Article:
Grieving family sat with pensioner’s dead body for six hours waiting for ambulance

Christopher Mizon, 87, died at his home in Herne Bay, Kent, on Saturday. (swns)
Christopher Mizon, 87, died at his home in Herne Bay, Kent, on Saturday. (SWNS)

A grieving family sat with a pensioner's dead body for more than six hours while waiting for an ambulance to arrive.

Christopher Mizon, 87, died at his home in Herne Bay, Kent, at 5pm on Saturday.

But the paramedics called to pronounce him dead did not arrive until 10pm, and it was not until 11.30pm that undertakers finally took his body.

Emergency call handlers told them to "open the windows" as rigor mortis set in and undertakers found it difficult to move him once they were informed of the death.

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Christopher Mizon with wife Myra. (SWNS)
Christopher Mizon with wife Myra. (SWNS)

His sister-in-law Elaine Leeks, 65, called emergency services after she realised Mizon, who had dementia and cancer, had died.

While enduring the long wait, the family huddled in the kitchen while her brother-in-law lay lifeless in his bedroom.

Leeks said she heartbreakingly told him he "didn't deserve this" as they waited for paramedics.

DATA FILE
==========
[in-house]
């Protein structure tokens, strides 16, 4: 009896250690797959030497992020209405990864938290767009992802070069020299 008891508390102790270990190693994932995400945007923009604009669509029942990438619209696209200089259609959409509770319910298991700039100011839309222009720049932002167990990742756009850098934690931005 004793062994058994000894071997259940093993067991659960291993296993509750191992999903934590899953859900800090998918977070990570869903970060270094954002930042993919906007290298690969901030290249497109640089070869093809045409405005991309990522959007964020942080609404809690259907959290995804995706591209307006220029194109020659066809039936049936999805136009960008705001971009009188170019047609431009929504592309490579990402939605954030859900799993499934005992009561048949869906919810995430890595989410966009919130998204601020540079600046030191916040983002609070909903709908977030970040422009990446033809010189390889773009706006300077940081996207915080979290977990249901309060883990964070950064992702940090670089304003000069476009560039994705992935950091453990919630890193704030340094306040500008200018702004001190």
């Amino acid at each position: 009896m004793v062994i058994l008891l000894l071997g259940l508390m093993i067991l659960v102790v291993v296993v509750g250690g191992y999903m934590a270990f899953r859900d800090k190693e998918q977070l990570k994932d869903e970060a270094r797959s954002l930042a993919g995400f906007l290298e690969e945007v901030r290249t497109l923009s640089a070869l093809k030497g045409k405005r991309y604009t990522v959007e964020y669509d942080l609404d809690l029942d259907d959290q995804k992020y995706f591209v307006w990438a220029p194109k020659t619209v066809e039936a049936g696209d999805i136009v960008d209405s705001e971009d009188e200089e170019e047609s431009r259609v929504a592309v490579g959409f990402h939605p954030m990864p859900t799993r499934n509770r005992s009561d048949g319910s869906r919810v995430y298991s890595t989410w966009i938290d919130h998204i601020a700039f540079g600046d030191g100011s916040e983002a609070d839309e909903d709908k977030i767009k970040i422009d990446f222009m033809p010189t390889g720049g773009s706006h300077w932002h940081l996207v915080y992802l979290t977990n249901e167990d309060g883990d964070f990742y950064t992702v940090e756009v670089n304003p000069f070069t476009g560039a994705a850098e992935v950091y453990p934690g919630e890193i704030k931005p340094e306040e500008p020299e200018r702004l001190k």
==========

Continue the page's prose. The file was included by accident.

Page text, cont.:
She said: "I first rang at 5pm, and when he arrived he told me 'I got on duty at 9pm and got the job, I put the blue lights on and came straight to you.'"

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In the four hours before the paramedic arrived, Leeks tried 999 multiple times without success.

She added: "I rang at 7pm and 9pm but I couldn't get past them asking if the patient is breathing, I had to say no, he's not, he died four hours ago."

Leeks said she told one of the call handlers: "'If you're not here by 10 I'm going to sling him over my shoulder and carry him to the ambulance station myself, that's what, a quarter of a mile away from us'.”

When the paramedic arrived, he told Leeks she must make a formal complaint because she had been waiting for so long.

British ambulance responding to an emergency in hazardous bad weather driving conditions on a UK motorway
The family waited six hours for an ambulance. (Getty)

A doctor or paramedic must officially pronounce someone dead before their body can be collected.

Age UK advises after a death at home the deceased's GP should be called but Leeks was unable to get hold of a doctor because it was the weekend and the practice was shut.

Ambulance wait times are exceptionally high this year, held up by exhausted and depleted hospital teams who are struggling to cope with high demand due to staff shortages and the backlog from COVID.

A spokesman for South East Coast Ambulance Service NHS Foundation Trust said: “Our thoughts and condolences are with Mr Mizon’s family for their loss and for any distress caused by the timeframe taken for us to attend.

"Having recently been contacted by the family, we will look into their concerns before responding to them directly.”